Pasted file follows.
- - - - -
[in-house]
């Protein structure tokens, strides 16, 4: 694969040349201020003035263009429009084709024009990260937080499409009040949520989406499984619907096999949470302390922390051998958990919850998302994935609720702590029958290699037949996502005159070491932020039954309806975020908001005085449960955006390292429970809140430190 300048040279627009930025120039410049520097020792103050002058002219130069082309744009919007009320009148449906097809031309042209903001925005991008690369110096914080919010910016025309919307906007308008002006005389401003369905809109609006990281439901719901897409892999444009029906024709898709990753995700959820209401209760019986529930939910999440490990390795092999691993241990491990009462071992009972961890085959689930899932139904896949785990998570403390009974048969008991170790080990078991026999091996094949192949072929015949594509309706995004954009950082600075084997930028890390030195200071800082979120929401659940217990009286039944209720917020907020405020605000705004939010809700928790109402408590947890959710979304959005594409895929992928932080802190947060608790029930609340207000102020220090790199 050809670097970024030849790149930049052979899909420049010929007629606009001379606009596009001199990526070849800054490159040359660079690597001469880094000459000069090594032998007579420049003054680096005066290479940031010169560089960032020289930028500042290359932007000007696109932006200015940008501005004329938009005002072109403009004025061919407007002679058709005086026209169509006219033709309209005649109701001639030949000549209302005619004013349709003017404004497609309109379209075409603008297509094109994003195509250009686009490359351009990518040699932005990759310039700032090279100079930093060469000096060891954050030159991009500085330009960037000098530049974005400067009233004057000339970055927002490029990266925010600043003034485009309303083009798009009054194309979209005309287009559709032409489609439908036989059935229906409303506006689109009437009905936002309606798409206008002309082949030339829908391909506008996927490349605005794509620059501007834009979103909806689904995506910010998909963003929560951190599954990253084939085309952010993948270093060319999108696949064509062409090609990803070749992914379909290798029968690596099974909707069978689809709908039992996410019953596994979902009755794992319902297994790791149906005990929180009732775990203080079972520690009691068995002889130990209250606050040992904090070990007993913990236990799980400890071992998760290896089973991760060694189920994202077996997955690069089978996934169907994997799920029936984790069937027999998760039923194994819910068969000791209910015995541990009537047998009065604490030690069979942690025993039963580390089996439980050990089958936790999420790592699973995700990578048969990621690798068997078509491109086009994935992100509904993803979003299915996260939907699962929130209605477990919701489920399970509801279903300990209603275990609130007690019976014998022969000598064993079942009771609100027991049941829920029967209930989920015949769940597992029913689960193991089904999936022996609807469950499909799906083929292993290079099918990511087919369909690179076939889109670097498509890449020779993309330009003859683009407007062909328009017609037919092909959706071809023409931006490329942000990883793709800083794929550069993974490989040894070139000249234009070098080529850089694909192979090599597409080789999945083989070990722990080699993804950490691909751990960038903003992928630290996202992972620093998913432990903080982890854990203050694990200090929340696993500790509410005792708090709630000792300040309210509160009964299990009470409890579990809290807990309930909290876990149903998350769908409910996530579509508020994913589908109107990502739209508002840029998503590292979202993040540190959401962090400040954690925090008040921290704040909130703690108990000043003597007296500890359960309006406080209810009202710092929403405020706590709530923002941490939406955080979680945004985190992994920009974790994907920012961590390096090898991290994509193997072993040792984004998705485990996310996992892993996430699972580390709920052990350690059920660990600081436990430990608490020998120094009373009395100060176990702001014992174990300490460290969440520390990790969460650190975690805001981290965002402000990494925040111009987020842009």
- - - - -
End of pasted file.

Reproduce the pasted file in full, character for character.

[in-house]
């Protein structure tokens, strides 16, 4: 694969040349201020003035263009429009084709024009990260937080499409009040949520989406499984619907096999949470302390922390051998958990919850998302994935609720702590029958290699037949996502005159070491932020039954309806975020908001005085449960955006390292429970809140430190 300048040279627009930025120039410049520097020792103050002058002219130069082309744009919007009320009148449906097809031309042209903001925005991008690369110096914080919010910016025309919307906007308008002006005389401003369905809109609006990281439901719901897409892999444009029906024709898709990753995700959820209401209760019986529930939910999440490990390795092999691993241990491990009462071992009972961890085959689930899932139904896949785990998570403390009974048969008991170790080990078991026999091996094949192949072929015949594509309706995004954009950082600075084997930028890390030195200071800082979120929401659940217990009286039944209720917020907020405020605000705004939010809700928790109402408590947890959710979304959005594409895929992928932080802190947060608790029930609340207000102020220090790199 050809670097970024030849790149930049052979899909420049010929007629606009001379606009596009001199990526070849800054490159040359660079690597001469880094000459000069090594032998007579420049003054680096005066290479940031010169560089960032020289930028500042290359932007000007696109932006200015940008501005004329938009005002072109403009004025061919407007002679058709005086026209169509006219033709309209005649109701001639030949000549209302005619004013349709003017404004497609309109379209075409603008297509094109994003195509250009686009490359351009990518040699932005990759310039700032090279100079930093060469000096060891954050030159991009500085330009960037000098530049974005400067009233004057000339970055927002490029990266925010600043003034485009309303083009798009009054194309979209005309287009559709032409489609439908036989059935229906409303506006689109009437009905936002309606798409206008002309082949030339829908391909506008996927490349605005794509620059501007834009979103909806689904995506910010998909963003929560951190599954990253084939085309952010993948270093060319999108696949064509062409090609990803070749992914379909290798029968690596099974909707069978689809709908039992996410019953596994979902009755794992319902297994790791149906005990929180009732775990203080079972520690009691068995002889130990209250606050040992904090070990007993913990236990799980400890071992998760290896089973991760060694189920994202077996997955690069089978996934169907994997799920029936984790069937027999998760039923194994819910068969000791209910015995541990009537047998009065604490030690069979942690025993039963580390089996439980050990089958936790999420790592699973995700990578048969990621690798068997078509491109086009994935992100509904993803979003299915996260939907699962929130209605477990919701489920399970509801279903300990209603275990609130007690019976014998022969000598064993079942009771609100027991049941829920029967209930989920015949769940597992029913689960193991089904999936022996609807469950499909799906083929292993290079099918990511087919369909690179076939889109670097498509890449020779993309330009003859683009407007062909328009017609037919092909959706071809023409931006490329942000990883793709800083794929550069993974490989040894070139000249234009070098080529850089694909192979090599597409080789999945083989070990722990080699993804950490691909751990960038903003992928630290996202992972620093998913432990903080982890854990203050694990200090929340696993500790509410005792708090709630000792300040309210509160009964299990009470409890579990809290807990309930909290876990149903998350769908409910996530579509508020994913589908109107990502739209508002840029998503590292979202993040540190959401962090400040954690925090008040921290704040909130703690108990000043003597007296500890359960309006406080209810009202710092929403405020706590709530923002941490939406955080979680945004985190992994920009974790994907920012961590390096090898991290994509193997072993040792984004998705485990996310996992892993996430699972580390709920052990350690059920660990600081436990430990608490020998120094009373009395100060176990702001014992174990300490460290969440520390990790969460650190975690805001981290965002402000990494925040111009987020842009």